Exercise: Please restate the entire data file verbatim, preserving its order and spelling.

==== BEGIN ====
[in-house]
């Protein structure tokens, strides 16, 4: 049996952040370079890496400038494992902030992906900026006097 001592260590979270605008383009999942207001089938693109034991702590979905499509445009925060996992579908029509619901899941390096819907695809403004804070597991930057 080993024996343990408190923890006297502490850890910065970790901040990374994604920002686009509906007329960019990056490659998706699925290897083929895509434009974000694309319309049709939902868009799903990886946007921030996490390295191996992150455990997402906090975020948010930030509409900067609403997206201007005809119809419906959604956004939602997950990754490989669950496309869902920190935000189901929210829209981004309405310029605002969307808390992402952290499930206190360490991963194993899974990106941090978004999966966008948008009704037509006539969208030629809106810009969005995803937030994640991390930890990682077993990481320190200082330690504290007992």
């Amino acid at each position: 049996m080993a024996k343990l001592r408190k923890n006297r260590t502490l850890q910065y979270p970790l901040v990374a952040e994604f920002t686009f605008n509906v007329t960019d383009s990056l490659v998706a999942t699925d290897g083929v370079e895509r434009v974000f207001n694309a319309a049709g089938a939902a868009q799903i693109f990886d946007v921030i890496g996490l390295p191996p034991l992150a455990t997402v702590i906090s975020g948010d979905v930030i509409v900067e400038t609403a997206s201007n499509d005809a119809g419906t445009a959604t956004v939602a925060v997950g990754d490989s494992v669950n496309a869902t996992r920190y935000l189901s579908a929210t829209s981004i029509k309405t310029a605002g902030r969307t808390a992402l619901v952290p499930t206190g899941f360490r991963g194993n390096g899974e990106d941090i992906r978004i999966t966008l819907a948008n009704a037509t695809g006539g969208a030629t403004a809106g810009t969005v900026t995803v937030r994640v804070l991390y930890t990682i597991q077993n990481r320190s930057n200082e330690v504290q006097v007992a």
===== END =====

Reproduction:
[in-house]
């Protein structure tokens, strides 16, 4: 049996952040370079890496400038494992902030992906900026006097 001592260590979270605008383009999942207001089938693109034991702590979905499509445009925060996992579908029509619901899941390096819907695809403004804070597991930057 080993024996343990408190923890006297502490850890910065970790901040990374994604920002686009509906007329960019990056490659998706699925290897083929895509434009974000694309319309049709939902868009799903990886946007921030996490390295191996992150455990997402906090975020948010930030509409900067609403997206201007005809119809419906959604956004939602997950990754490989669950496309869902920190935000189901929210829209981004309405310029605002969307808390992402952290499930206190360490991963194993899974990106941090978004999966966008948008009704037509006539969208030629809106810009969005995803937030994640991390930890990682077993990481320190200082330690504290007992």
């Amino acid at each position: 049996m080993a024996k343990l001592r408190k923890n006297r260590t502490l850890q910065y979270p970790l901040v990374a952040e994604f920002t686009f605008n509906v007329t960019d383009s990056l490659v998706a999942t699925d290897g083929v370079e895509r434009v974000f207001n694309a319309a049709g089938a939902a868009q799903i693109f990886d946007v921030i890496g996490l390295p191996p034991l992150a455990t997402v702590i906090s975020g948010d979905v930030i509409v900067e400038t609403a997206s201007n499509d005809a119809g419906t445009a959604t956004v939602a925060v997950g990754d490989s494992v669950n496309a869902t996992r920190y935000l189901s579908a929210t829209s981004i029509k309405t310029a605002g902030r969307t808390a992402l619901v952290p499930t206190g899941f360490r991963g194993n390096g899974e990106d941090i992906r978004i999966t966008l819907a948008n009704a037509t695809g006539g969208a030629t403004a809106g810009t969005v900026t995803v937030r994640v804070l991390y930890t990682i597991q077993n990481r320190s930057n200082e330690v504290q006097v007992a």